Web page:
Miyazaki describes himself as a difficult child. “Unlike most kids in Japan, I didn’t have a dream,” he says. “I wasn’t ambitious.” He eventually found himself aimlessly pursuing a degree in social science at the well-respected Keio University. As he approached graduation, he considered applying to a game development studio, but drifted into a job at the US IT company Oracle Corporation.
Several years later, he started thinking about video games again. He met up with some former college friends who suggested new titles to play. One was Ico, a mystical fairytale in which players assume the role of a boy who must lead a waif-like girl by the hand along a castle’s craggy ramparts, pursued by their ghoulish captors. “That game awoke me to the possibilities of the medium,” says Miyazaki. “I wanted to make one myself.”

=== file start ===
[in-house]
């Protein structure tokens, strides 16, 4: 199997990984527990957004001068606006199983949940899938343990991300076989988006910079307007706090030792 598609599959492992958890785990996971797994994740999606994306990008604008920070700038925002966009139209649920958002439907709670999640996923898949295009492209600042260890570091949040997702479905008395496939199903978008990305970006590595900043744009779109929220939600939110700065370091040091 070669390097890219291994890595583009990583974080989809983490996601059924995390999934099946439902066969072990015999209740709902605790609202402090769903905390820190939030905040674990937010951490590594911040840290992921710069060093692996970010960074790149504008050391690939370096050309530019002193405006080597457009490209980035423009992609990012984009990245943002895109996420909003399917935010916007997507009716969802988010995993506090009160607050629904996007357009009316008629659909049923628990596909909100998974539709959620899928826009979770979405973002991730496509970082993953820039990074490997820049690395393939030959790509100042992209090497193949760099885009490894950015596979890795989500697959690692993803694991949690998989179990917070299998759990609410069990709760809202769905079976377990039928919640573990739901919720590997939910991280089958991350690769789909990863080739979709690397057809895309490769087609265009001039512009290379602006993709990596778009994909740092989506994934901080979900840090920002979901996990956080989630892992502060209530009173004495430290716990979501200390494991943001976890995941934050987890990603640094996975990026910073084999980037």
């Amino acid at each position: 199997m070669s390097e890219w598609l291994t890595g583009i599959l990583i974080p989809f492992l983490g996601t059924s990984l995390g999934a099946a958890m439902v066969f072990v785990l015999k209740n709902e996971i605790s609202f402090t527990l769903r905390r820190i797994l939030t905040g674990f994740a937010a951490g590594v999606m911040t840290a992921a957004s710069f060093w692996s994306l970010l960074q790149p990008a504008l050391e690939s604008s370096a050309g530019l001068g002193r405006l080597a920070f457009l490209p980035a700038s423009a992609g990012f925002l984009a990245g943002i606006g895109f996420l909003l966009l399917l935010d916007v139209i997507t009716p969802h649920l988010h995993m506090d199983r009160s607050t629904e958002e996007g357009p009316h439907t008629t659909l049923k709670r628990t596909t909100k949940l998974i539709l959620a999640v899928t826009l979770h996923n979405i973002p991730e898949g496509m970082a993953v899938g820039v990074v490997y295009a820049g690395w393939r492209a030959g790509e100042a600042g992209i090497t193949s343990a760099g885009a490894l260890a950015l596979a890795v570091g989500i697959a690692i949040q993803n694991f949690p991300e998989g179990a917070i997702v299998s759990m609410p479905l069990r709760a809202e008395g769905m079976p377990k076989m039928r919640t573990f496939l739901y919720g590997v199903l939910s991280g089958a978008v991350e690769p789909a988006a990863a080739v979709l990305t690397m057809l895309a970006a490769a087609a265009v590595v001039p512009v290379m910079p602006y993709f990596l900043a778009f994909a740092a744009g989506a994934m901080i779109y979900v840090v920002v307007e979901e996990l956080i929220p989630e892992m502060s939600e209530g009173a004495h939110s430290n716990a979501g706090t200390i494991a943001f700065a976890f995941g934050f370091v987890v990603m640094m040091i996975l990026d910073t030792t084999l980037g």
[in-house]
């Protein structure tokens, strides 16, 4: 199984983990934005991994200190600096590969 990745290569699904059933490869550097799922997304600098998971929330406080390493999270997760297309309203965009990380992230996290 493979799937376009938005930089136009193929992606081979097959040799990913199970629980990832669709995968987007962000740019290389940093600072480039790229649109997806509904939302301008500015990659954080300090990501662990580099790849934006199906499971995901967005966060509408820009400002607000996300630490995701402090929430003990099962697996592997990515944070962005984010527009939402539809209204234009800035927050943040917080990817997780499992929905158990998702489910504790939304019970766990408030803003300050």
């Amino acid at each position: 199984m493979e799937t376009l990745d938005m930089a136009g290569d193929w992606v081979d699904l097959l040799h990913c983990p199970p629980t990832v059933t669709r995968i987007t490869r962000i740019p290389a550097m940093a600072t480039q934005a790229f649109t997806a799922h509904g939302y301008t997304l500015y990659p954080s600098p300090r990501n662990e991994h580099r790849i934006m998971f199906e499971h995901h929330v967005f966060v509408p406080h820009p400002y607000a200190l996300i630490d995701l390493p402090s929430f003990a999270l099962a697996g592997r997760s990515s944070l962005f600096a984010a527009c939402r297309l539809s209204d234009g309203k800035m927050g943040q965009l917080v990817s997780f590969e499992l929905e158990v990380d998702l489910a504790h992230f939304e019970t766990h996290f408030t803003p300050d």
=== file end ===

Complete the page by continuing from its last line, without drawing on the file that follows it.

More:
But Miyazaki had a problem: at 29, he was too old to apply for graduate positions and too inexperienced for anything else. “Not a lot of places would take me,” he says. “From Software was one of the few.” Ema Kodaka, who edits Miyazaki’s scripts, believes this career change, which resulted in a considerable drop in pay, might be why he is held in such regard by his staff. “He is a unique talent,” she says. “In Japan, even today, people usually join a company as a graduate and stay for life. For Miyazaki to change career and, within 10 years, become company president – that’s unprecedented in Japan. It’s inspiring.”
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